Stunning architecture on Chisinau’s main boulevard.
Parliament Buildings — Moldova has been a separate republic since 1991, after the break up of the Soviet Union. The city since became known as Chisinau.
Stefan cel Mare si Sfant — you’ll notice Stefan cel Mare’s name brandished around in this corner of the world, so sooner or later you’ll ask someone who the hell he is. He has a statue in the public gardens and the main street in the city is named after him.
Stefan cel Mare statue in Chisinau, Moldova.
Stefan cel Mare is also known as Stephen III (of Moldavia) and Stephen the Great and Holy. He was the Prince of the Principality of Moldova between 1457 and 1504, and the most prominent representative of the House of Mușat. During his reign, he strengthened Moldova and maintained its independence against the ambitions of Hungary, Poland, and the Ottoman Empire, which all sought to subdue the land.
Stephen achieved fame in Europe for his long resistance against the Ottomans. He was victorious in 46 of his 48 battles, and was one of the first to gain a decisive victory over the Ottomans at the Battle of Vaslui, so it is no wonder that Moldova are proud of his achievements. Without Stefan cel Mare’s victories back in the day, it’s likely the current country of Moldova wouldn’t exist.
Stefan cel Mare Boulevard.
Triumphal Arch — Pyongy has one, Paris has one, Vientiane has one and bang – Chisinau can say the same with it’s Triumphal Arch, which is fairly close to the Parliament Building and opposite the Cathedral of Christ’s Nativity.
The triumphal arch in Chisinau.
Cathedral of Christ’s Nativity — I loved the fact that this extremely beautiful church is in a really leafy park bang in the city centre, yet there wasn’t a tourist in sight.
Selfie at Cathedral of Christ’s Nativity.
Chisinau’s Cathedral of Christ’s Nativity.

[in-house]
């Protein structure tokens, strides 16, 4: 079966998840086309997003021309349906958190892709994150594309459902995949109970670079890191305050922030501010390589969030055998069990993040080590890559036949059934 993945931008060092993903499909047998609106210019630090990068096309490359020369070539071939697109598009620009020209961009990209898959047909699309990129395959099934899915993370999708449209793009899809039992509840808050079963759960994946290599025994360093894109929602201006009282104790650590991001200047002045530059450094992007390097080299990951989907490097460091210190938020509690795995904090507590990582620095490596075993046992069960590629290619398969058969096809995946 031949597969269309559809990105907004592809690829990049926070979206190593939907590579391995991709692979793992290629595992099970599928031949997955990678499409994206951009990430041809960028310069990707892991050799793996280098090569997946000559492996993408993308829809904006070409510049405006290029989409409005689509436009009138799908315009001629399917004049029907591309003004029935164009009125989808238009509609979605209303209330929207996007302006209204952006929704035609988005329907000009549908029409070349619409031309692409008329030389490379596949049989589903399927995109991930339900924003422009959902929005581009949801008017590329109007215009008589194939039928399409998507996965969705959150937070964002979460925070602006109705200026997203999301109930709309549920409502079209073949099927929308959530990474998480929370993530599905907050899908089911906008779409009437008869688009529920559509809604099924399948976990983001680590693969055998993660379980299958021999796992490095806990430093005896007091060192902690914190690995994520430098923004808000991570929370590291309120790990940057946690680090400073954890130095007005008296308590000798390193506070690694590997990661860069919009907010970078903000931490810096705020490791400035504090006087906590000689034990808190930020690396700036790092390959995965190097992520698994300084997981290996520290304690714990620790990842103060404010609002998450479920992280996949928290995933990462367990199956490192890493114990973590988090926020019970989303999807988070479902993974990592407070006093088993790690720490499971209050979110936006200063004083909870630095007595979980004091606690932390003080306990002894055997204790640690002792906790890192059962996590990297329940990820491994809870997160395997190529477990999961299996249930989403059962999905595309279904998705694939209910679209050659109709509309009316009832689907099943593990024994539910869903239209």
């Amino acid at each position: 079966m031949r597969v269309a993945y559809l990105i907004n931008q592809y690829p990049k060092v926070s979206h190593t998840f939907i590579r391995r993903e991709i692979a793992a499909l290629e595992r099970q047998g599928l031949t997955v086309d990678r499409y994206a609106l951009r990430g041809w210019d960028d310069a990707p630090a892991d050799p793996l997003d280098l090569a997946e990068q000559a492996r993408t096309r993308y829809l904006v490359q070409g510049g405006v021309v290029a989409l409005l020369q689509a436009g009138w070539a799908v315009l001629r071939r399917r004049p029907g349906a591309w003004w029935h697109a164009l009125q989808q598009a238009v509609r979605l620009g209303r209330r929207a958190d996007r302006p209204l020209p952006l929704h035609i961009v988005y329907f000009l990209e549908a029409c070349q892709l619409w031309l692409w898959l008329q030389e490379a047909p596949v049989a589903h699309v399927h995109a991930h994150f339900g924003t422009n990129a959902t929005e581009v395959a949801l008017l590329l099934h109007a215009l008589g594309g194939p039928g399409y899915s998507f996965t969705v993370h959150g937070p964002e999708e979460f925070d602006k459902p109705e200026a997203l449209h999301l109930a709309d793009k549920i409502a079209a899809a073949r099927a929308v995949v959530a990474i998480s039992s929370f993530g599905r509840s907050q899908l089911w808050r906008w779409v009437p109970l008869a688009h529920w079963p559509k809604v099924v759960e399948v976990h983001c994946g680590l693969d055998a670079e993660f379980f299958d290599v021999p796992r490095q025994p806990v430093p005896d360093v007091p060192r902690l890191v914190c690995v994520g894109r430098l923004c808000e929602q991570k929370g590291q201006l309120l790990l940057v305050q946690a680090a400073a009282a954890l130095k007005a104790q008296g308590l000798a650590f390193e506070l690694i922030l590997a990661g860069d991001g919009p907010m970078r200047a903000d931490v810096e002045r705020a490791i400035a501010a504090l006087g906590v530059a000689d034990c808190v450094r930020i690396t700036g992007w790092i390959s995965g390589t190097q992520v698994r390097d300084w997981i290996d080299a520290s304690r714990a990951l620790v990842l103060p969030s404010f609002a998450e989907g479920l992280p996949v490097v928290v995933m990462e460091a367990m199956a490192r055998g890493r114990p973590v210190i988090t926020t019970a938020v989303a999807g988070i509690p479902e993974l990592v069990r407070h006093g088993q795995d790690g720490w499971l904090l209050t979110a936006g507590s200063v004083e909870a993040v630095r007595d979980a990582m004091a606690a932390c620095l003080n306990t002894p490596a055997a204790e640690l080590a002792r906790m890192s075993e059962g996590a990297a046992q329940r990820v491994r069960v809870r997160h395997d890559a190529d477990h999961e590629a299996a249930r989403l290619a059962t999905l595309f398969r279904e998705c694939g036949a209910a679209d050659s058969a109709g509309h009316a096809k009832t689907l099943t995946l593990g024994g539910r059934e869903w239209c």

Dinamo Stadium — this is not the national football stadium in Chisinau, Moldova – that belongs to FC Zimbru on the edge of town (I saw it only from the bus) and it is also NOT the stadium that used to be the national stadium – that one is the Republic Stadium which has been allowed to overgrow and is now a sight for sore eyes sadly. Still, I headed to check out the Dinamo Stadium as I have to visit at least one football stadium per country – it’s a given.
A wet day at Dinamo Stadion.
Moldovan Orthodox Church — while the Nativity Church is the most visited and the most popular, I loved the colour and decor of the Moldovan Orthodox Church even more – it is situated near the Eternal Flame monument and park and on the corner to the left past the Liberation Monument.
Moldovan Orthodox Church in Chisinau.
Aside from these 12 things, it’s just a cool city to hang out in – two of the shopping centres are worth a trip too – MALLdova for its punnery and Atrium which offers a view of the city if you ask the security to get a lift to the 9th or 10th floor.
During my 4 days in Chisinau and Butuceni, it rained non-stop for 24 hours, heavily! Above, the view over Chisinau from Atrium Shopping Mall.